The biggest selling feature for me was… The company that went under was Prout, and it kind of spawned this new company, Broadblue. From the Prout 38, which this mold used to be, spawned the Broadblue 38. It was kind of the meeting of a bespoke furniture company, and a mold maker, a boat maker. So basically, they started to get slightly nicer interiors, and the salon space just was a massive selling point to me. There’s much sexier vessels initially, I quite like the Fountaine Pajot Lavezzi 40, and stuff like that. Really nice looking boats. When you went below that price range, suddenly sexy wasn’t a word that went with the boat.

For its price range, and for its sailability, and all that kind of stuff, it actually had some reasonably nice aesthetics, and the layout was nicely done. It was very light, there’s windows the family can see out, and also the bimini space was really, really good. That’s been lightly expanded as we’ve gone along. We’ve kind of got two enclosures with good visibility for the kids.

Also down below, the kids love the bunk bed, so they’ve got a forward bunk area, and they love that. They just love climbing everything they can, probably like having cats on board. Then there’s two doubles, and in theory there’s a single, but actually it’s a store cupboard really.

We had one of those as well.

Can’t oversell that one. It’s a reasonable galley, and also it’s a half-up, half-down galley situation, so you’re not completely separate. You can still talk as you’re doing stuff, and you can still grab stuff, and you can pass stuff over the top. it works quite well. Maybe we’re a lazy family. I’d like to say it’s quite economical.

Right, right. Family friendly. So we’re talking about some of the things you love about your boat, what else have you really found to be quite special about it that were maybe surprises?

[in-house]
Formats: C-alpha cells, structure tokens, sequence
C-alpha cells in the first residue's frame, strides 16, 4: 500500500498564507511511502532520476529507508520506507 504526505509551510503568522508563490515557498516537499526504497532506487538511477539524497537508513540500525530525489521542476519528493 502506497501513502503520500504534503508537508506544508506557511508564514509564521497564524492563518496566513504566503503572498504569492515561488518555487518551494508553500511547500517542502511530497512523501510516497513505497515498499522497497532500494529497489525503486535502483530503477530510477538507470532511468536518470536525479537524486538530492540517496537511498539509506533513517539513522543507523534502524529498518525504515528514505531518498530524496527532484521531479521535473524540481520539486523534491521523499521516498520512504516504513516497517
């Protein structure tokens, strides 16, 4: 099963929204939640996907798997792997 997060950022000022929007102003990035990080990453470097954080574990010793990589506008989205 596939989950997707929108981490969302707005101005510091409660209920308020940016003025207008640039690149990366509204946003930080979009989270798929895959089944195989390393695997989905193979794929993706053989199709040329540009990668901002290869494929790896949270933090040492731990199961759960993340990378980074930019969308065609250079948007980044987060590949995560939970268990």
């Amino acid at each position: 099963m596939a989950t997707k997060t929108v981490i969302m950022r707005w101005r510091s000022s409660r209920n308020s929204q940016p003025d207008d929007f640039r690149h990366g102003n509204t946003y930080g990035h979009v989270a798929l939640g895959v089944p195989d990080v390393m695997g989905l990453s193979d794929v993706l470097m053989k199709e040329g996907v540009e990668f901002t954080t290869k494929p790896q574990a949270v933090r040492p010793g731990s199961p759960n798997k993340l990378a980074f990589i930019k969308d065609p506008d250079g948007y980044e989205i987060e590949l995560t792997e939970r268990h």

It’s much faster than I expected, which was quite a good bonus. We set ourselves up for a 26-hour sail from Ipswich to Shoreham, both UK South Coast destinations. We took six hours off it. I was quite pleased with that.

We did, on the other hand, end up stuck at anchor for six hours waiting to go in, but it’s nice to know the boat can move if you need to get ahead of a storm, or get away from something. I like that idea. A lot of my monohull friends call it a couch with a sail. From that point of view, it can still go if it needs to.

Probably for me, I have lost an engine at sea. So having two engines, there’s no way I could have left the helm and pulled in engines pieces. In fact, at the moment, I’m still very much learning about engines. There’s no way I could have done that. Losing an engine in 20 knots plus was a game changer, or a lifesaver if you like. For me and the family, we were in a position where we would have ended quite quickly on some rocks, and we didn’t, so I love having two engines. I’ve got to say I love two engines.

It is a nice thing. We discovered that two rudders was also handy, when we lost one of those. So I get you with the redundancy.

But two heads! Bonus, you know?

There you go too. What year is the boat? You said it was in great condition, but obviously everybody needs to make the boat right for their family, so what did you do?

Not everything. It was a 2002 38 Prestige. The rigging was good. A lot of stuff was good, aesthetically. Obviously, it had its bumps and scrapes, and bits and bats that needed looking at. You’ve also got to give it your own stamp, make it comfortable in your own way. For us, the engines just needed a bit of love. It sat for a while, that’s happened, heat exchanges, stuff like that. Tech upgrades, AIS, and MFDs, and things like that, definitely.